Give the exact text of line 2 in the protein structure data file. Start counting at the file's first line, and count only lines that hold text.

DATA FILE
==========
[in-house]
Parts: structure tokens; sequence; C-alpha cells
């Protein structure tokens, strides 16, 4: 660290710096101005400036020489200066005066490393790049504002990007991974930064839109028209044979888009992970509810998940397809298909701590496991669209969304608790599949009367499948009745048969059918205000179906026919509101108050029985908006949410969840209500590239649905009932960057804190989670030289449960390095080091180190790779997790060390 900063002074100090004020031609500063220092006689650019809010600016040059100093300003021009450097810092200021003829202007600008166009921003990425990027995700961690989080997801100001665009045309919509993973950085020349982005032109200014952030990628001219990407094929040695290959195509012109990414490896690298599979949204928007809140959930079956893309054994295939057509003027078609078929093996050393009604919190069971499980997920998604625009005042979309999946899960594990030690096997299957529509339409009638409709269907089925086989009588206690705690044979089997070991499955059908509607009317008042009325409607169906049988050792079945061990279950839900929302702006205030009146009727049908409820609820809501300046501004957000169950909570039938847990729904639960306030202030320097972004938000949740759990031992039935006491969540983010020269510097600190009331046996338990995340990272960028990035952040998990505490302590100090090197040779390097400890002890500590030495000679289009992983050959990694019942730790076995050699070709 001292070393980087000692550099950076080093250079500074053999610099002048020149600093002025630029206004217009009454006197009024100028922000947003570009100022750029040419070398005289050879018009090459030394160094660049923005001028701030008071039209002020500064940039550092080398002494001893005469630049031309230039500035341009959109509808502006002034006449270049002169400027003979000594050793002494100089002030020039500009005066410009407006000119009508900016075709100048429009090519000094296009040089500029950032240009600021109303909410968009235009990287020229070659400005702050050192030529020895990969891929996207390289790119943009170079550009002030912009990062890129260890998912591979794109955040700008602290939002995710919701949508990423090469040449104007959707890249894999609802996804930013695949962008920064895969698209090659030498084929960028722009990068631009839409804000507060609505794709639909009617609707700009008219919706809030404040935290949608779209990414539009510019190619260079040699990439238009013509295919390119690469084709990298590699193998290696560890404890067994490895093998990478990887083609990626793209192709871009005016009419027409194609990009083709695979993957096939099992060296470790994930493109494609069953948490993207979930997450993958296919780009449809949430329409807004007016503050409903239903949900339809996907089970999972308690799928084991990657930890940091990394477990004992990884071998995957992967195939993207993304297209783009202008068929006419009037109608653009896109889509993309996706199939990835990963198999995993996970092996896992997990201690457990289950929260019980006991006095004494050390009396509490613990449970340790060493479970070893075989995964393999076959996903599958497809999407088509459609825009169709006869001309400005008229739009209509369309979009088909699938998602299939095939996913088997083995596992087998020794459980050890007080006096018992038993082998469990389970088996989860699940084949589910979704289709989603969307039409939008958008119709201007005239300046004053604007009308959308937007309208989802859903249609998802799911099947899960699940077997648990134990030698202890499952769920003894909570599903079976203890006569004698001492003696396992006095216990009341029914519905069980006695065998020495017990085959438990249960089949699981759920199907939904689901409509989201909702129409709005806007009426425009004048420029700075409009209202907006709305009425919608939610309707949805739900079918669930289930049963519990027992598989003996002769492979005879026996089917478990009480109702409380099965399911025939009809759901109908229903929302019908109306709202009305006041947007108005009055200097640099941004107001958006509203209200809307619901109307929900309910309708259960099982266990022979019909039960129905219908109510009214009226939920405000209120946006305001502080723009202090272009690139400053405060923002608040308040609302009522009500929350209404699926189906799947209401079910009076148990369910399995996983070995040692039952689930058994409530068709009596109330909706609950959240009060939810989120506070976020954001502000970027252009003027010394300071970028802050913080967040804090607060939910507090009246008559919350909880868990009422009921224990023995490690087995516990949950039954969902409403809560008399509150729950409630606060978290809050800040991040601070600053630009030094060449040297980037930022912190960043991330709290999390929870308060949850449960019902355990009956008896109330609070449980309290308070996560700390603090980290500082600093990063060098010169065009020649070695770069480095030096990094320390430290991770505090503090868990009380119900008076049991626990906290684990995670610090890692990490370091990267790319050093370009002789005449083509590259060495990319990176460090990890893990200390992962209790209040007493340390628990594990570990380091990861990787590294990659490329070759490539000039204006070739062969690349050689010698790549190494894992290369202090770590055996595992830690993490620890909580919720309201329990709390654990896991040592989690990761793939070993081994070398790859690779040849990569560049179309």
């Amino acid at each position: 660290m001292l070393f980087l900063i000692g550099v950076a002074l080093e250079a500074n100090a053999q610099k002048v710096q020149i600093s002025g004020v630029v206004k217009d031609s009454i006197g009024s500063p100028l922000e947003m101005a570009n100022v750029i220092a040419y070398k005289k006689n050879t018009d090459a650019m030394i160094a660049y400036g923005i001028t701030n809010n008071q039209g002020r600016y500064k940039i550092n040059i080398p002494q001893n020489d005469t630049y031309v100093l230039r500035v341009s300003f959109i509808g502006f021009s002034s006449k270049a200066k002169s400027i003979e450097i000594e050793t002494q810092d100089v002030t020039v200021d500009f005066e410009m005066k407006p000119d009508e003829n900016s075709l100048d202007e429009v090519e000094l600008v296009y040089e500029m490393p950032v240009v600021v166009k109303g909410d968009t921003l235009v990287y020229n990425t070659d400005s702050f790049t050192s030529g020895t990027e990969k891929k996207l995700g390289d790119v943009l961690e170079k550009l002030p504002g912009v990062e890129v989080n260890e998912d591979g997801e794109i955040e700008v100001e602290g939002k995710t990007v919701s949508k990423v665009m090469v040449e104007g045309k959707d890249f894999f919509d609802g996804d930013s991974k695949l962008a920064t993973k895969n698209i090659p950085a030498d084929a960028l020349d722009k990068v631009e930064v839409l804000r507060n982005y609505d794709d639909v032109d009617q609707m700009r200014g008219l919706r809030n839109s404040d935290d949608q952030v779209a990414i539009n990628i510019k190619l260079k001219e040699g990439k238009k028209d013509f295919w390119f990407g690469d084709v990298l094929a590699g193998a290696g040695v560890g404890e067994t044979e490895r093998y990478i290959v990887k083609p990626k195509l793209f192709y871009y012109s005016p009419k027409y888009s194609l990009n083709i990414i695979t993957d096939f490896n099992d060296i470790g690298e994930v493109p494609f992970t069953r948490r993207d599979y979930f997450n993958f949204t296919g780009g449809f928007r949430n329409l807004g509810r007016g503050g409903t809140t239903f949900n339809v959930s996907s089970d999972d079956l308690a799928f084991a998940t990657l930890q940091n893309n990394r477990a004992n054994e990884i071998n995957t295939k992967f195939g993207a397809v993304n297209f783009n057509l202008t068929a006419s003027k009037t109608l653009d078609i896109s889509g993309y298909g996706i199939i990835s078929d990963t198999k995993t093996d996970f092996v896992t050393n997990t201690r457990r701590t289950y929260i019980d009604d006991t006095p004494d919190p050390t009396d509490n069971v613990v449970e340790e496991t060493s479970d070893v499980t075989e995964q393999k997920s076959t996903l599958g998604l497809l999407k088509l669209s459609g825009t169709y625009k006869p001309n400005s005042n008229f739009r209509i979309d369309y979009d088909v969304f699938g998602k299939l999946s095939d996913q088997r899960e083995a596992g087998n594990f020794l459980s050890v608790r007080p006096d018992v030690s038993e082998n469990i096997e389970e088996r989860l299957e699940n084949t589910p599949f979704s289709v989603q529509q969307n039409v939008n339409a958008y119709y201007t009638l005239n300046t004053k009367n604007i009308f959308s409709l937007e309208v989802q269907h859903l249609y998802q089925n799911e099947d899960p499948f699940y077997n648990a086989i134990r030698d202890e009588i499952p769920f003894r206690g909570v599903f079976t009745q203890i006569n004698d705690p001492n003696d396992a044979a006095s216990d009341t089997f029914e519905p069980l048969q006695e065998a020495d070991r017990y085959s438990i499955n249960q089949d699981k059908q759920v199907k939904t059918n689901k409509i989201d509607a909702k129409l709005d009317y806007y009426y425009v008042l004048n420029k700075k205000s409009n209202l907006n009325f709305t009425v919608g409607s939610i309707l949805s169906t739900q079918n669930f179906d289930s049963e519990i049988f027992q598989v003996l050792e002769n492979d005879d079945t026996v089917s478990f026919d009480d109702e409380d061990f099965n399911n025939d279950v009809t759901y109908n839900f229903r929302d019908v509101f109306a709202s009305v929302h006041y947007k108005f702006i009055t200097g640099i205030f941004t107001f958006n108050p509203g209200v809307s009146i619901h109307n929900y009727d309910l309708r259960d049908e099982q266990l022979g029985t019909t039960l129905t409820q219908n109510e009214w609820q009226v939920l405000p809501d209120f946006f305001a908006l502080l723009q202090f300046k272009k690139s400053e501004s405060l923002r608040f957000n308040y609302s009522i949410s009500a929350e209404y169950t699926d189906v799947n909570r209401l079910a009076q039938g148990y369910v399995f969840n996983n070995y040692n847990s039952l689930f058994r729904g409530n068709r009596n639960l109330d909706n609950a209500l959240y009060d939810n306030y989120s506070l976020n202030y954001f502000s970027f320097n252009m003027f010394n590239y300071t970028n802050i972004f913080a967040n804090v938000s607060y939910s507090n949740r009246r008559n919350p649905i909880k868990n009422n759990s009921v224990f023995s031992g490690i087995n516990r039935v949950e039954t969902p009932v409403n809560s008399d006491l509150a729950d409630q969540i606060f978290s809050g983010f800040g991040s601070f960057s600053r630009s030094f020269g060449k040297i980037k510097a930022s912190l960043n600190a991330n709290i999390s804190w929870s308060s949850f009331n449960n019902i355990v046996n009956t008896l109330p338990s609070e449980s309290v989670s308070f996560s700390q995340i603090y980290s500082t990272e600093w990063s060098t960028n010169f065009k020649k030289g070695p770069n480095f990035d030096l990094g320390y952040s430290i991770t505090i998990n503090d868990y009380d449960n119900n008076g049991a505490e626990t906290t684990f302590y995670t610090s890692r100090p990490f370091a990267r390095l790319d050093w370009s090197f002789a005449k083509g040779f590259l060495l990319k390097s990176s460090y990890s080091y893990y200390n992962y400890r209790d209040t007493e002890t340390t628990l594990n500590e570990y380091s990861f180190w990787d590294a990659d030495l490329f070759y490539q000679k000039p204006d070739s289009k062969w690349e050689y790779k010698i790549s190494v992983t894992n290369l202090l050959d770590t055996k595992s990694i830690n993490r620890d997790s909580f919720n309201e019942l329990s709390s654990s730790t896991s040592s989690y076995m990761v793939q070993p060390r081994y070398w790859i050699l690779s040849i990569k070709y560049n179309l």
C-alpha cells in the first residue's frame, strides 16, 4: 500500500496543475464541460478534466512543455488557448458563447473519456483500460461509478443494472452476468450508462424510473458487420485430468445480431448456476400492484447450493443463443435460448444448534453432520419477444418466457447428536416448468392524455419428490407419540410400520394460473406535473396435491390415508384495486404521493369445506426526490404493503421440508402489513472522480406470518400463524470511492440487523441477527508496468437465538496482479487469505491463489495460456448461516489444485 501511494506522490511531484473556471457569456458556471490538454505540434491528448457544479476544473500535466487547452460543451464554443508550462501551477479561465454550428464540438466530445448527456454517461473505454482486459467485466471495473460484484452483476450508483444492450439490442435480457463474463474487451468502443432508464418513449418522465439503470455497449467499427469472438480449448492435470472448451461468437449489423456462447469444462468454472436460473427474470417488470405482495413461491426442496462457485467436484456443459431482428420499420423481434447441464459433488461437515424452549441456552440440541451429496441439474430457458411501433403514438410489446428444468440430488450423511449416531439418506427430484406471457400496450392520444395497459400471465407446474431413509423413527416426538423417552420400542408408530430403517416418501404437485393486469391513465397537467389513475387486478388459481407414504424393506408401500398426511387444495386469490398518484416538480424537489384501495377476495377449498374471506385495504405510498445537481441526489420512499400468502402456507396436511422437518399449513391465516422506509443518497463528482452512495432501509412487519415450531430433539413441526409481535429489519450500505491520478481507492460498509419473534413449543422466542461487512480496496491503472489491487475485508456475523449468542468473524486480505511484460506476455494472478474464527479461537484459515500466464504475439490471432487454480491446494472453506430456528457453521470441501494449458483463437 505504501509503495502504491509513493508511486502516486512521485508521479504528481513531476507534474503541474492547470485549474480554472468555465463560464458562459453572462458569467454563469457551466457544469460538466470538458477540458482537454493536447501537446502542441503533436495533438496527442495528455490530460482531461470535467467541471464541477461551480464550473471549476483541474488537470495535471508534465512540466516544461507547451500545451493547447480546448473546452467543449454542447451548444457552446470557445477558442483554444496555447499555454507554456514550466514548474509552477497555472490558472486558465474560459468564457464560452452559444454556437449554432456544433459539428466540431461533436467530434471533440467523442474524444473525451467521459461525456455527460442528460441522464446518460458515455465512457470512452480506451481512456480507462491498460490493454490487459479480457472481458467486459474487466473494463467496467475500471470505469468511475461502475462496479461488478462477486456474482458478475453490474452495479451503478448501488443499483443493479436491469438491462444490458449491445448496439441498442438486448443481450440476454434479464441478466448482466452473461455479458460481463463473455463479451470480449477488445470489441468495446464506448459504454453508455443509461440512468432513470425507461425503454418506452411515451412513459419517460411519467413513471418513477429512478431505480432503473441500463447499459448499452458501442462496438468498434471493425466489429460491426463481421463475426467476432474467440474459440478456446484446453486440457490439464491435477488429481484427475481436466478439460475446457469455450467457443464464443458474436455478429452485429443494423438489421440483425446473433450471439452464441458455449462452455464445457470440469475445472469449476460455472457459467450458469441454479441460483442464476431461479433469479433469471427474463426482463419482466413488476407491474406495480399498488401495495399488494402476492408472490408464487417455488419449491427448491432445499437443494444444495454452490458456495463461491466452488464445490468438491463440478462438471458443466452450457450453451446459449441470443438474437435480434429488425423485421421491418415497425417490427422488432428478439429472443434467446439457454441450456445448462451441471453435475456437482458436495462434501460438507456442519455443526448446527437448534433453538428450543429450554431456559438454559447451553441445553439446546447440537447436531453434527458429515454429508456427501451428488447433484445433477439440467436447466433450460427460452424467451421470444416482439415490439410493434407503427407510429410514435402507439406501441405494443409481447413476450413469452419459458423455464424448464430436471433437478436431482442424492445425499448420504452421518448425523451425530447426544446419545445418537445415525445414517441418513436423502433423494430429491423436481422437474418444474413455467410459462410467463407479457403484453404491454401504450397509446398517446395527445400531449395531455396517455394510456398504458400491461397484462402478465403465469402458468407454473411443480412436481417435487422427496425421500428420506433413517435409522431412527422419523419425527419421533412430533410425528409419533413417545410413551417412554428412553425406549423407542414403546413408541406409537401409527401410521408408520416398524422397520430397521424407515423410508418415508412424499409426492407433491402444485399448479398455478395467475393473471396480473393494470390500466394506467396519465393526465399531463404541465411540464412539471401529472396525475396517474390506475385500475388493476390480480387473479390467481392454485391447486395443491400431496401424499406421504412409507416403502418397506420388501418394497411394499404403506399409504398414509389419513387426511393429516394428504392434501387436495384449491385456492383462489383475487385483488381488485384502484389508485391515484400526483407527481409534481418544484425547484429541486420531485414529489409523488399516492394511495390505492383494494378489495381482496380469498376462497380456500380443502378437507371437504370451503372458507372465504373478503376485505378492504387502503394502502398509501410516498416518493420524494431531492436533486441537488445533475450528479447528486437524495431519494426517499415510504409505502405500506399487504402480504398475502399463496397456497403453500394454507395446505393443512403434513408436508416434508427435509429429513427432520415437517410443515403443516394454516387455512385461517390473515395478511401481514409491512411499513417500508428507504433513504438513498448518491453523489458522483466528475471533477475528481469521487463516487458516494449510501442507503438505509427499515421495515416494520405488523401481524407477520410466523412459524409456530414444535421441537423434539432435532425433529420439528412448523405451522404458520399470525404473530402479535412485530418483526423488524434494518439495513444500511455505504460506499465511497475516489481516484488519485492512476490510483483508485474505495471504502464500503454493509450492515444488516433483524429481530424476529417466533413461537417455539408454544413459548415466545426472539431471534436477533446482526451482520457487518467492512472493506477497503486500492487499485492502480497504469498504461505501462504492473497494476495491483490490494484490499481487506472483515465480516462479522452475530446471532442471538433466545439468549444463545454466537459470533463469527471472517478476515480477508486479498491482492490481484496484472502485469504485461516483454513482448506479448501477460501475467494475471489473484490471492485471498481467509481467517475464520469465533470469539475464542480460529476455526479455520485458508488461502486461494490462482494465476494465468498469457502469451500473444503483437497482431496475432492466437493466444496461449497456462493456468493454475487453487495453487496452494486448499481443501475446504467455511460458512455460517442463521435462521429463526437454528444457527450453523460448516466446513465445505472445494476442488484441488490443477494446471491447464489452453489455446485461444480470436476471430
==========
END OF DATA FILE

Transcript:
Parts: structure tokens; sequence; C-alpha cells